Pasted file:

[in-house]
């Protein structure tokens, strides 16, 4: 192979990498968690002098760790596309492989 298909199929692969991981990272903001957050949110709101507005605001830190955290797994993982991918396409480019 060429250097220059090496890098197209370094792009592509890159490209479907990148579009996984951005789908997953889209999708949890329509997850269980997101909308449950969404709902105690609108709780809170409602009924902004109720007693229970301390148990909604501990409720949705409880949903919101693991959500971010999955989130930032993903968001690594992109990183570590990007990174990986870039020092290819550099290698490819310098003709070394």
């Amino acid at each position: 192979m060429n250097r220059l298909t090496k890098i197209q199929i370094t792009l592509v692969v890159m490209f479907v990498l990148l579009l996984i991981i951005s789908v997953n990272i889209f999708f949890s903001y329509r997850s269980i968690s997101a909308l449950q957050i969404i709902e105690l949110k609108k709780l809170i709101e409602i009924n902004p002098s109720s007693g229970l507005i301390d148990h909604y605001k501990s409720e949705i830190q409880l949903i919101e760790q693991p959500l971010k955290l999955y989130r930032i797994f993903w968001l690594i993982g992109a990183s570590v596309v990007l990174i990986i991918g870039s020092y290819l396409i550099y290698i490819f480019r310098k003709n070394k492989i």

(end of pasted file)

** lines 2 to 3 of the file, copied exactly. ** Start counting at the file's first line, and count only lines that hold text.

């Protein structure tokens, strides 16, 4: 192979990498968690002098760790596309492989 298909199929692969991981990272903001957050949110709101507005605001830190955290797994993982991918396409480019 060429250097220059090496890098197209370094792009592509890159490209479907990148579009996984951005789908997953889209999708949890329509997850269980997101909308449950969404709902105690609108709780809170409602009924902004109720007693229970301390148990909604501990409720949705409880949903919101693991959500971010999955989130930032993903968001690594992109990183570590990007990174990986870039020092290819550099290698490819310098003709070394």
């Amino acid at each position: 192979m060429n250097r220059l298909t090496k890098i197209q199929i370094t792009l592509v692969v890159m490209f479907v990498l990148l579009l996984i991981i951005s789908v997953n990272i889209f999708f949890s903001y329509r997850s269980i968690s997101a909308l449950q957050i969404i709902e105690l949110k609108k709780l809170i709101e409602i009924n902004p002098s109720s007693g229970l507005i301390d148990h909604y605001k501990s409720e949705i830190q409880l949903i919101e760790q693991p959500l971010k955290l999955y989130r930032i797994f993903w968001l690594i993982g992109a990183s570590v596309v990007l990174i990986i991918g870039s020092y290819l396409i550099y290698i490819f480019r310098k003709n070394k492989i």